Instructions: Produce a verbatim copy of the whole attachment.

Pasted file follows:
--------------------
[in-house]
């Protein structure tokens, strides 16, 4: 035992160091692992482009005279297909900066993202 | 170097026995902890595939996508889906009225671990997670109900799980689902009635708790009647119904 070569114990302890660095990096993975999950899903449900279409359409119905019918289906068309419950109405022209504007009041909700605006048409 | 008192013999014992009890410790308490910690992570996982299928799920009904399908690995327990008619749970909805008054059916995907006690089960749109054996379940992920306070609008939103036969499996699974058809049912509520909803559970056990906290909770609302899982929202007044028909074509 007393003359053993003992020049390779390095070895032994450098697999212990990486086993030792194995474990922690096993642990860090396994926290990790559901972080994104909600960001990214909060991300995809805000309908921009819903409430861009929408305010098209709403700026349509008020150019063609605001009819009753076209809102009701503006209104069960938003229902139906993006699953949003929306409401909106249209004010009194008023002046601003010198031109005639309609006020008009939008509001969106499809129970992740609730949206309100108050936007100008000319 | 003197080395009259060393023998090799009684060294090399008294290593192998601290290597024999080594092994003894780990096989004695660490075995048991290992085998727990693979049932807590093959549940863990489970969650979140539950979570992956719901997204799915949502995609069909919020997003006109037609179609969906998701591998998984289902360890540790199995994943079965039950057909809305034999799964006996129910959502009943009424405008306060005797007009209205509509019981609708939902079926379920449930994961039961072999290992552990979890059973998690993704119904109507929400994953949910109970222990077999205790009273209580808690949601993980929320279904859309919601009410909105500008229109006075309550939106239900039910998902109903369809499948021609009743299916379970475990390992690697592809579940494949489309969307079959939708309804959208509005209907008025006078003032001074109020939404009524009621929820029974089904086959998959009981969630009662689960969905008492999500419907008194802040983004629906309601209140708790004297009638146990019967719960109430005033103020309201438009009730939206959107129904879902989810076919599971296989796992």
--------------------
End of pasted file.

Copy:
[in-house]
């Protein structure tokens, strides 16, 4: 035992160091692992482009005279297909900066993202 | 170097026995902890595939996508889906009225671990997670109900799980689902009635708790009647119904 070569114990302890660095990096993975999950899903449900279409359409119905019918289906068309419950109405022209504007009041909700605006048409 | 008192013999014992009890410790308490910690992570996982299928799920009904399908690995327990008619749970909805008054059916995907006690089960749109054996379940992920306070609008939103036969499996699974058809049912509520909803559970056990906290909770609302899982929202007044028909074509 007393003359053993003992020049390779390095070895032994450098697999212990990486086993030792194995474990922690096993642990860090396994926290990790559901972080994104909600960001990214909060991300995809805000309908921009819903409430861009929408305010098209709403700026349509008020150019063609605001009819009753076209809102009701503006209104069960938003229902139906993006699953949003929306409401909106249209004010009194008023002046601003010198031109005639309609006020008009939008509001969106499809129970992740609730949206309100108050936007100008000319 | 003197080395009259060393023998090799009684060294090399008294290593192998601290290597024999080594092994003894780990096989004695660490075995048991290992085998727990693979049932807590093959549940863990489970969650979140539950979570992956719901997204799915949502995609069909919020997003006109037609179609969906998701591998998984289902360890540790199995994943079965039950057909809305034999799964006996129910959502009943009424405008306060005797007009209205509509019981609708939902079926379920449930994961039961072999290992552990979890059973998690993704119904109507929400994953949910109970222990077999205790009273209580808690949601993980929320279904859309919601009410909105500008229109006075309550939106239900039910998902109903369809499948021609009743299916379970475990390992690697592809579940494949489309969307079959939708309804959208509005209907008025006078003032001074109020939404009524009621929820029974089904086959998959009981969630009662689960969905008492999500419907008194802040983004629906309601209140708790004297009638146990019967719960109430005033103020309201438009009730939206959107129904879902989810076919599971296989796992």